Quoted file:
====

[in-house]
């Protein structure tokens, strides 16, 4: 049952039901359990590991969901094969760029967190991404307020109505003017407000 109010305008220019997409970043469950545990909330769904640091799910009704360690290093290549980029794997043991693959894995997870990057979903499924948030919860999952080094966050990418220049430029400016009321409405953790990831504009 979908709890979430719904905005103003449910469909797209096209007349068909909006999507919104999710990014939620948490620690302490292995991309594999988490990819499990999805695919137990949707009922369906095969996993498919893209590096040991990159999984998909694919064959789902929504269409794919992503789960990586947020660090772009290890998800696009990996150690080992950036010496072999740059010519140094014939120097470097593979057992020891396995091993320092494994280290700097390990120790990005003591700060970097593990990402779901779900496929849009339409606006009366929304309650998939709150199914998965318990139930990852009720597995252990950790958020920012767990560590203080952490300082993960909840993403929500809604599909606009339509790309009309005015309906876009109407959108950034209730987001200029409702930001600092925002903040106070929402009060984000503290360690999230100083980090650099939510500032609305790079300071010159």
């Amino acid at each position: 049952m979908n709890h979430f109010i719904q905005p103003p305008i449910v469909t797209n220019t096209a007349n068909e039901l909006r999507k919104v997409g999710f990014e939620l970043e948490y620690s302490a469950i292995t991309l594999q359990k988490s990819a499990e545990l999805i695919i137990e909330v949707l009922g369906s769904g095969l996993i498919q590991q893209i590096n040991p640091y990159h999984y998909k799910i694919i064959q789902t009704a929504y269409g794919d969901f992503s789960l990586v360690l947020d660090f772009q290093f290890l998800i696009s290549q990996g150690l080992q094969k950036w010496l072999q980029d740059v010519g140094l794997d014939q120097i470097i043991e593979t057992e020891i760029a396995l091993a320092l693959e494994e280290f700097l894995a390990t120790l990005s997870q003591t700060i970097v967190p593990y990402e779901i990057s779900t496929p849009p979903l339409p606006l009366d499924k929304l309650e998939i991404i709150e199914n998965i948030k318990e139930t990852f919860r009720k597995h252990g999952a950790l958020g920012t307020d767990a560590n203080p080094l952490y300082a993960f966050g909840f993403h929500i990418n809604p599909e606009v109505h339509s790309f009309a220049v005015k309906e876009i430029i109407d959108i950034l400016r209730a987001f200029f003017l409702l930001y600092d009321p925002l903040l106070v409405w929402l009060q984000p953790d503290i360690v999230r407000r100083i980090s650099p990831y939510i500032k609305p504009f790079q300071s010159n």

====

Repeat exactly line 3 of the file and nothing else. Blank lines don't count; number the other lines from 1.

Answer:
């Amino acid at each position: 049952m979908n709890h979430f109010i719904q905005p103003p305008i449910v469909t797209n220019t096209a007349n068909e039901l909006r999507k919104v997409g999710f990014e939620l970043e948490y620690s302490a469950i292995t991309l594999q359990k988490s990819a499990e545990l999805i695919i137990e909330v949707l009922g369906s769904g095969l996993i498919q590991q893209i590096n040991p640091y990159h999984y998909k799910i694919i064959q789902t009704a929504y269409g794919d969901f992503s789960l990586v360690l947020d660090f772009q290093f290890l998800i696009s290549q990996g150690l080992q094969k950036w010496l072999q980029d740059v010519g140094l794997d014939q120097i470097i043991e593979t057992e020891i760029a396995l091993a320092l693959e494994e280290f700097l894995a390990t120790l990005s997870q003591t700060i970097v967190p593990y990402e779901i990057s779900t496929p849009p979903l339409p606006l009366d499924k929304l309650e998939i991404i709150e199914n998965i948030k318990e139930t990852f919860r009720k597995h252990g999952a950790l958020g920012t307020d767990a560590n203080p080094l952490y300082a993960f966050g909840f993403h929500i990418n809604p599909e606009v109505h339509s790309f009309a220049v005015k309906e876009i430029i109407d959108i950034l400016r209730a987001f200029f003017l409702l930001y600092d009321p925002l903040l106070v409405w929402l009060q984000p953790d503290i360690v999230r407000r100083i980090s650099p990831y939510i500032k609305p504009f790079q300071s010159n």